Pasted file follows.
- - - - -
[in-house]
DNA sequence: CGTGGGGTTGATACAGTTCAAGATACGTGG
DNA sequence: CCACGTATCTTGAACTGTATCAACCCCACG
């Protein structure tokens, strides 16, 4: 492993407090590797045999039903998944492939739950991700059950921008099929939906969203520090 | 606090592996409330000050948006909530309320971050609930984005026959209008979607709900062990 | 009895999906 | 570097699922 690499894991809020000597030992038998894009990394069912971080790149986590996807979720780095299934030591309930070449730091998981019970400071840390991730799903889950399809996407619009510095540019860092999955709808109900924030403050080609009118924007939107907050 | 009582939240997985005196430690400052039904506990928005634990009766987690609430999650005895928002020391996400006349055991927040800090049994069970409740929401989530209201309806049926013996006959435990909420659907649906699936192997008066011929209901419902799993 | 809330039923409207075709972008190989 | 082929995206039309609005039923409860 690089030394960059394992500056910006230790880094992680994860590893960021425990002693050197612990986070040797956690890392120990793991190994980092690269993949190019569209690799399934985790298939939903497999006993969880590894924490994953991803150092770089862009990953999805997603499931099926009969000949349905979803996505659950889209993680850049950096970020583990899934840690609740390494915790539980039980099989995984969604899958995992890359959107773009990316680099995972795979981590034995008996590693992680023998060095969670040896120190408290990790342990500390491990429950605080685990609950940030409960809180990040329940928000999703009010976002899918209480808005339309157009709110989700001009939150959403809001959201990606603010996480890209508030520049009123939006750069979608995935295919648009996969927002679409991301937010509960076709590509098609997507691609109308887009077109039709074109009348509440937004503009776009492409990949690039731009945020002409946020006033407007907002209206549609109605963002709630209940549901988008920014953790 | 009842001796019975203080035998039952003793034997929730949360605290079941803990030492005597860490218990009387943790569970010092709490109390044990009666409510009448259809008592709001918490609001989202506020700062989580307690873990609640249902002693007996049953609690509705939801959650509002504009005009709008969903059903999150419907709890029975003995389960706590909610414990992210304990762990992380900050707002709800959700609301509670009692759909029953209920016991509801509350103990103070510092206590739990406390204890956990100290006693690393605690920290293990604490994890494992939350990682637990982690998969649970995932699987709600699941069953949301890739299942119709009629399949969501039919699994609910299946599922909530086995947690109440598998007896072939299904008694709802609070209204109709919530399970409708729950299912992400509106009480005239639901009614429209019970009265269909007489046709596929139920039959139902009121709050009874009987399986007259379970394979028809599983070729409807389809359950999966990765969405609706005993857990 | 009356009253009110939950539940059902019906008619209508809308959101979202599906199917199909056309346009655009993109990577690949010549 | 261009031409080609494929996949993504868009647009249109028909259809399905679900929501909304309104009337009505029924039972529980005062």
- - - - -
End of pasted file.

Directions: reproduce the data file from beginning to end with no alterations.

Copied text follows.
[in-house]
DNA sequence: CGTGGGGTTGATACAGTTCAAGATACGTGG
DNA sequence: CCACGTATCTTGAACTGTATCAACCCCACG
């Protein structure tokens, strides 16, 4: 492993407090590797045999039903998944492939739950991700059950921008099929939906969203520090 | 606090592996409330000050948006909530309320971050609930984005026959209008979607709900062990 | 009895999906 | 570097699922 690499894991809020000597030992038998894009990394069912971080790149986590996807979720780095299934030591309930070449730091998981019970400071840390991730799903889950399809996407619009510095540019860092999955709808109900924030403050080609009118924007939107907050 | 009582939240997985005196430690400052039904506990928005634990009766987690609430999650005895928002020391996400006349055991927040800090049994069970409740929401989530209201309806049926013996006959435990909420659907649906699936192997008066011929209901419902799993 | 809330039923409207075709972008190989 | 082929995206039309609005039923409860 690089030394960059394992500056910006230790880094992680994860590893960021425990002693050197612990986070040797956690890392120990793991190994980092690269993949190019569209690799399934985790298939939903497999006993969880590894924490994953991803150092770089862009990953999805997603499931099926009969000949349905979803996505659950889209993680850049950096970020583990899934840690609740390494915790539980039980099989995984969604899958995992890359959107773009990316680099995972795979981590034995008996590693992680023998060095969670040896120190408290990790342990500390491990429950605080685990609950940030409960809180990040329940928000999703009010976002899918209480808005339309157009709110989700001009939150959403809001959201990606603010996480890209508030520049009123939006750069979608995935295919648009996969927002679409991301937010509960076709590509098609997507691609109308887009077109039709074109009348509440937004503009776009492409990949690039731009945020002409946020006033407007907002209206549609109605963002709630209940549901988008920014953790 | 009842001796019975203080035998039952003793034997929730949360605290079941803990030492005597860490218990009387943790569970010092709490109390044990009666409510009448259809008592709001918490609001989202506020700062989580307690873990609640249902002693007996049953609690509705939801959650509002504009005009709008969903059903999150419907709890029975003995389960706590909610414990992210304990762990992380900050707002709800959700609301509670009692759909029953209920016991509801509350103990103070510092206590739990406390204890956990100290006693690393605690920290293990604490994890494992939350990682637990982690998969649970995932699987709600699941069953949301890739299942119709009629399949969501039919699994609910299946599922909530086995947690109440598998007896072939299904008694709802609070209204109709919530399970409708729950299912992400509106009480005239639901009614429209019970009265269909007489046709596929139920039959139902009121709050009874009987399986007259379970394979028809599983070729409807389809359950999966990765969405609706005993857990 | 009356009253009110939950539940059902019906008619209508809308959101979202599906199917199909056309346009655009993109990577690949010549 | 261009031409080609494929996949993504868009647009249109028909259809399905679900929501909304309104009337009505029924039972529980005062």